These podcasts are provided to you through the joint efforts of SNAG and AJF. There are eight lectures in all, recorded during the 2014 SNAG Conference in Minneapolis, Minnesota, USA. At this time, you can listen to Tanya Herrod give the keynote address, followed by Sofia Björkman of Platina Galerie, art historian Jenni Sorkin, and artist Lauren Fensterstock. More lectures will be added as they are ready.
Tanya Harrod’s keynote speech for the 2014 SNAG conference, From Grains to Gold, takes us on a journey exploring a world of digitization, algorithms, and the technological growth of craft.
What defines value in the realm of craft? Skill, material, mastery of technique—these traditional notions used to define the worth of the handmade. Now those parameters are being expanded. With the pervasive, or at least undeniable, presence of “new medias” proliferating in the arena of the handmade, how do we categorize these objects in a field built upon an evaluation system stemming from notions of “traditional skills”? Things have begun to change and shift, accommodating new methods of making that are redefining old value systems in the field of craft.
What does academia have to say? Where are we to go? It is a compelling talk about the technological advancements and new processes that are now at the forefront of our field.
Tanya Harrod is trained as an art historian. Author of the prize-winning The Crafts in Britain in the Twentieth Century (Yale University Press, 1999), she has organized many exhibitions and contributes regularly to The Burlington Magazine, The Spectator, Crafts, and the Times Literary Supplement. She is on the advisory panel of the Journal of Design History, The Burlington Magazine, and Interpreting Ceramics, and is advisor to the Craft Lives Project, based at the National Sound Archive of the British Library. With Glenn Adamson and Edward S. Cooke, she is the editor of The Journal of Modern Craft. —Aaron Patrick Decker
Sofia Björkman is a founder and owner of Platina gallery in Stockholm, Sweden, as well as a jewelry artist , curator, and board member for Art Jewelry Forum. Sofia’s work is held in many museum collections, and her gallery and curatorial endeavors are equally as impressive.
During SNAG’s 2014 conference, From Grains to Gold, held in Minneapolis this past spring, Sofia presented her thoughts, making processes, and a winding road of meaning, feeling, and interpretation. The presentation, titled The Fox and the Porpoise, is an on-going project of objects and jewelry; in it, Sofia discusses her working process as well as her curatorial aims. Looking for meaning in life, she searches for language and the ability to use her work as a way to gain understanding, one story leading to another. This talk is about making to find an explanation, and a journey into the artistic practice of one of the most brilliant minds in our field. —Aaron Patrick Decker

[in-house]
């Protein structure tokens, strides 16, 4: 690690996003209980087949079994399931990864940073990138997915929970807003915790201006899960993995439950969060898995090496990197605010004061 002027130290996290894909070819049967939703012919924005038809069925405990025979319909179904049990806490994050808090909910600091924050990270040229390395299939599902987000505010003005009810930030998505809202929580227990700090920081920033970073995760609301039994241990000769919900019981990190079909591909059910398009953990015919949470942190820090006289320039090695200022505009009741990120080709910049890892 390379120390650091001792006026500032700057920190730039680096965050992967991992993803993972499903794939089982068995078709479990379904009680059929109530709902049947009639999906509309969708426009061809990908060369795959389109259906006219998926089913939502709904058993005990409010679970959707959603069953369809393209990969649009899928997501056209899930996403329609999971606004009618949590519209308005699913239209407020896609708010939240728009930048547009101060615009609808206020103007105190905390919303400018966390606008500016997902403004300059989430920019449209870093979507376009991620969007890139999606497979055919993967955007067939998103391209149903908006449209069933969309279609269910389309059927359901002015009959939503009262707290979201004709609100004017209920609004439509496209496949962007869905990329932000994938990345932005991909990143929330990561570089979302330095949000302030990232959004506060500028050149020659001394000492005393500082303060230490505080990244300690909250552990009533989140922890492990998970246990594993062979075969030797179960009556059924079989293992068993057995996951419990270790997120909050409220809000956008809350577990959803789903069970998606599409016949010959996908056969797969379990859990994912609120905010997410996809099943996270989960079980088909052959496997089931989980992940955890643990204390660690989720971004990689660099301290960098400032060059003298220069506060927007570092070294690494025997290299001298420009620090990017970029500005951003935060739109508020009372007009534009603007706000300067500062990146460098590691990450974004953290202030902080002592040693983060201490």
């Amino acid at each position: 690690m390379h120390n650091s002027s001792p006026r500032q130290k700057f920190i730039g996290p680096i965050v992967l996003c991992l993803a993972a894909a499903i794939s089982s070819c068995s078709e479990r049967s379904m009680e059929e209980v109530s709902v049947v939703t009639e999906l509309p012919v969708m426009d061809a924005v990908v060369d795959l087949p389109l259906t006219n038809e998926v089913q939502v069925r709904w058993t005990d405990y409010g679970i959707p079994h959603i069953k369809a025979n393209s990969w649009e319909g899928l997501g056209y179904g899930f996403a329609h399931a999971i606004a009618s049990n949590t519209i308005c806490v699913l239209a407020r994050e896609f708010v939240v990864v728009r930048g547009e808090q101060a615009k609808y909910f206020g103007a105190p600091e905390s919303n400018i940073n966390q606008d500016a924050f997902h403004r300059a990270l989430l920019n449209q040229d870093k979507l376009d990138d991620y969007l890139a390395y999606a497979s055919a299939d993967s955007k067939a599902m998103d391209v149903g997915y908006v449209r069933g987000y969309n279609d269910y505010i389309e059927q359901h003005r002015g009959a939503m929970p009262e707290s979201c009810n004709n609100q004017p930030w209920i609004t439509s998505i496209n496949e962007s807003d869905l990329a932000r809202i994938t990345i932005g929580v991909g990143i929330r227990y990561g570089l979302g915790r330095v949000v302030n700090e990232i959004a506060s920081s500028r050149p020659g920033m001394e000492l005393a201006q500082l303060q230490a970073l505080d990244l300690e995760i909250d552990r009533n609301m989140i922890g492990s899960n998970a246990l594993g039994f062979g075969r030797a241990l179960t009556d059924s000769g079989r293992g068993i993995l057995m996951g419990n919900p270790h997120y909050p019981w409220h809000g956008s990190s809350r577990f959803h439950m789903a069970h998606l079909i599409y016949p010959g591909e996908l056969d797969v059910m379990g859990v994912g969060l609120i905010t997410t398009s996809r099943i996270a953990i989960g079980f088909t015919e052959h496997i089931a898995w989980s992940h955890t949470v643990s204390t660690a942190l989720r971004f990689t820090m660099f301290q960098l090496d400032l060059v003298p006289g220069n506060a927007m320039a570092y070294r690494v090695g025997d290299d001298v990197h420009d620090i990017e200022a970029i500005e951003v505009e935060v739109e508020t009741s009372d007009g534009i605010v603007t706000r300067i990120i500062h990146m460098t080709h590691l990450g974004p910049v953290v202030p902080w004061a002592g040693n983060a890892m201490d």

Jenni Sorkin is a professor of contemporary art history at the University of California, Santa Barbara. She specializes in material culture, craft, and design; gender and artistic labor; art criticism; and feminist historiographies and theory, to name just a few. Sorkin gave a talk titled We Can Work It Out: Feminist Labor and the Future of Craft at the SNAG 2014 conference, From Grains to Gold, in Minneapolis. Her talk centered around the idea of gendered craft practice and the history of women’s labor in various craft media. Sorkin’s talk struck a chord with the crowd, garnering applause. She points out the continuing issues of sexism within the institution, as well as gendered patterns of mentorship in contemporary jewelry practice. One of the strongest voices in contemporary craft, Jenni allows us a new perspective on a field we are all entrenched in, revealing topics that are of most relevance to makers now. —Aaron Patrick Decker
Lauren Fensterstock is an artist, writer, and curator based in Portland, Maine. Her dark and poignant work, held in public and private collections both nationally and abroad, has garnered a great deal of interest in the past decade.
Taking viewers into a dark, meticulously made and cared-for garden of paper and charcoal, she shares with us her research, processes, and ultimately her conceptual trajectory. A skeptic of “relying on inanimate objects to give us intimate human experience,” Fensterstock attempted in her early work to make a critique of keepsakes and heirlooms, and found that she approached her work by creating a social construction merely to pick apart. Afterward, Fensterstock found that she no longer wanted to critique the ideas she was interested in, but desired alternatives, making what she wanted to see in the world. This podcast allows us a peek into the workings of one of the strongest artists in our field at this moment. —Aaron Patrick Decker